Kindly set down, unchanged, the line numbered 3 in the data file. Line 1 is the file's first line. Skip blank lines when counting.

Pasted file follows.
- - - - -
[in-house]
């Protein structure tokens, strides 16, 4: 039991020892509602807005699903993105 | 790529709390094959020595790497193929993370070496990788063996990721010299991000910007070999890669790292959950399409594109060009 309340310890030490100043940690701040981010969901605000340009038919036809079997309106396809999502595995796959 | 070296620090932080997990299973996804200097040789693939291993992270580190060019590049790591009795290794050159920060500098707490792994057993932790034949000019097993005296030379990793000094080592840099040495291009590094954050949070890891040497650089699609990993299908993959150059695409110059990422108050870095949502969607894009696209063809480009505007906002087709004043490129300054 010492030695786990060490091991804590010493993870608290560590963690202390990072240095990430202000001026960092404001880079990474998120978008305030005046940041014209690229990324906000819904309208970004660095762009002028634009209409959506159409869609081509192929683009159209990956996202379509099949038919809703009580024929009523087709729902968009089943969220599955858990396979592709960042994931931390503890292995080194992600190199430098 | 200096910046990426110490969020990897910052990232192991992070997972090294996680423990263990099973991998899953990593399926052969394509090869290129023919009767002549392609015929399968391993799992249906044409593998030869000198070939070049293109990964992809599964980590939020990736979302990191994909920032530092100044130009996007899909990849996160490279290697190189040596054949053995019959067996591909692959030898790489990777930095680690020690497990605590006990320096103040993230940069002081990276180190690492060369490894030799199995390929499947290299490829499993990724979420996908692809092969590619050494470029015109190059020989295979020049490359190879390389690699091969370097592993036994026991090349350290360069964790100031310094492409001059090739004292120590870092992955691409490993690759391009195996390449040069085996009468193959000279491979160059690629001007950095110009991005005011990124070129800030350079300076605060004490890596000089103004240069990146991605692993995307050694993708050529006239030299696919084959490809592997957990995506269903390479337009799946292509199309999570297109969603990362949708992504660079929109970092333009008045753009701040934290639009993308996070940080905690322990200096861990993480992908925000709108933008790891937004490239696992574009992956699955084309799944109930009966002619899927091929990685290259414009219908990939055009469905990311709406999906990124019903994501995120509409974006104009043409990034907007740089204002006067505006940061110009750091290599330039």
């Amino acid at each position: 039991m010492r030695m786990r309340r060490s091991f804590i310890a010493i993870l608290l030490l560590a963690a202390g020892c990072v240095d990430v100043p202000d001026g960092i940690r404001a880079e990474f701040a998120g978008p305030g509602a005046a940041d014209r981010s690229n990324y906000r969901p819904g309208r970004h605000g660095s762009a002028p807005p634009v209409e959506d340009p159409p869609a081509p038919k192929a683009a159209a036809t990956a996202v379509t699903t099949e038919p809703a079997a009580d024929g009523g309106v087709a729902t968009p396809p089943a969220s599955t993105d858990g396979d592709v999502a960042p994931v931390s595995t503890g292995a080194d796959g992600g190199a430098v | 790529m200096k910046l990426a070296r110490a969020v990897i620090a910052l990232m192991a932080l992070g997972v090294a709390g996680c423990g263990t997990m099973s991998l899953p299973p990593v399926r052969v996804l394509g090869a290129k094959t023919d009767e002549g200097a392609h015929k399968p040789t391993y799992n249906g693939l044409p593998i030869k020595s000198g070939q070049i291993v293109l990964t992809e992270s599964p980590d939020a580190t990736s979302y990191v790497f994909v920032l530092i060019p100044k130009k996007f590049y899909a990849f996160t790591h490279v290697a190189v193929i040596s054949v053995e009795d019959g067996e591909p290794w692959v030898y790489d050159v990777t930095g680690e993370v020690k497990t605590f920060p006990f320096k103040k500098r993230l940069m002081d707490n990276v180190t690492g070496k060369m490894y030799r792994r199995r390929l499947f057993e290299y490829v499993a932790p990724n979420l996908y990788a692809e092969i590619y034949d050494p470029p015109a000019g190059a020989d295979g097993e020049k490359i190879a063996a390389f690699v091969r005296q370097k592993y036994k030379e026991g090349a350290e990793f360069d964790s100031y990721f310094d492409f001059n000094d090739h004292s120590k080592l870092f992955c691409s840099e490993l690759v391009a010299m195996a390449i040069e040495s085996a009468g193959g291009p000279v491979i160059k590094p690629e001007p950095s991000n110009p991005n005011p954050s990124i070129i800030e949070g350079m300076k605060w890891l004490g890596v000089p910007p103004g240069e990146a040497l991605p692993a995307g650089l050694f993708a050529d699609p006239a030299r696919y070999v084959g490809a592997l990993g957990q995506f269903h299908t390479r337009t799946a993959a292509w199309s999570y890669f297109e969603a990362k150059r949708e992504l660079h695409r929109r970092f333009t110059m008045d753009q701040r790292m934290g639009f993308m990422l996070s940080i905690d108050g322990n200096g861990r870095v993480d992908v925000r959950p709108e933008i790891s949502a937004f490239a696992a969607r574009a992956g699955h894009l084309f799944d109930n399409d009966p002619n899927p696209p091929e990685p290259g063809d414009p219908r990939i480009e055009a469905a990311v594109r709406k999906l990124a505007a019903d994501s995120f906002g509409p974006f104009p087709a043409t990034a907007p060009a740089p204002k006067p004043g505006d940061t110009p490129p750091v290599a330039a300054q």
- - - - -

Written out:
């Amino acid at each position: 039991m010492r030695m786990r309340r060490s091991f804590i310890a010493i993870l608290l030490l560590a963690a202390g020892c990072v240095d990430v100043p202000d001026g960092i940690r404001a880079e990474f701040a998120g978008p305030g509602a005046a940041d014209r981010s690229n990324y906000r969901p819904g309208r970004h605000g660095s762009a002028p807005p634009v209409e959506d340009p159409p869609a081509p038919k192929a683009a159209a036809t990956a996202v379509t699903t099949e038919p809703a079997a009580d024929g009523g309106v087709a729902t968009p396809p089943a969220s599955t993105d858990g396979d592709v999502a960042p994931v931390s595995t503890g292995a080194d796959g992600g190199a430098v | 790529m200096k910046l990426a070296r110490a969020v990897i620090a910052l990232m192991a932080l992070g997972v090294a709390g996680c423990g263990t997990m099973s991998l899953p299973p990593v399926r052969v996804l394509g090869a290129k094959t023919d009767e002549g200097a392609h015929k399968p040789t391993y799992n249906g693939l044409p593998i030869k020595s000198g070939q070049i291993v293109l990964t992809e992270s599964p980590d939020a580190t990736s979302y990191v790497f994909v920032l530092i060019p100044k130009k996007f590049y899909a990849f996160t790591h490279v290697a190189v193929i040596s054949v053995e009795d019959g067996e591909p290794w692959v030898y790489d050159v990777t930095g680690e993370v020690k497990t605590f920060p006990f320096k103040k500098r993230l940069m002081d707490n990276v180190t690492g070496k060369m490894y030799r792994r199995r390929l499947f057993e290299y490829v499993a932790p990724n979420l996908y990788a692809e092969i590619y034949d050494p470029p015109a000019g190059a020989d295979g097993e020049k490359i190879a063996a390389f690699v091969r005296q370097k592993y036994k030379e026991g090349a350290e990793f360069d964790s100031y990721f310094d492409f001059n000094d090739h004292s120590k080592l870092f992955c691409s840099e490993l690759v391009a010299m195996a390449i040069e040495s085996a009468g193959g291009p000279v491979i160059k590094p690629e001007p950095s991000n110009p991005n005011p954050s990124i070129i800030e949070g350079m300076k605060w890891l004490g890596v000089p910007p103004g240069e990146a040497l991605p692993a995307g650089l050694f993708a050529d699609p006239a030299r696919y070999v084959g490809a592997l990993g957990q995506f269903h299908t390479r337009t799946a993959a292509w199309s999570y890669f297109e969603a990362k150059r949708e992504l660079h695409r929109r970092f333009t110059m008045d753009q701040r790292m934290g639009f993308m990422l996070s940080i905690d108050g322990n200096g861990r870095v993480d992908v925000r959950p709108e933008i790891s949502a937004f490239a696992a969607r574009a992956g699955h894009l084309f799944d109930n399409d009966p002619n899927p696209p091929e990685p290259g063809d414009p219908r990939i480009e055009a469905a990311v594109r709406k999906l990124a505007a019903d994501s995120f906002g509409p974006f104009p087709a043409t990034a907007p060009a740089p204002k006067p004043g505006d940061t110009p490129p750091v290599a330039a300054q």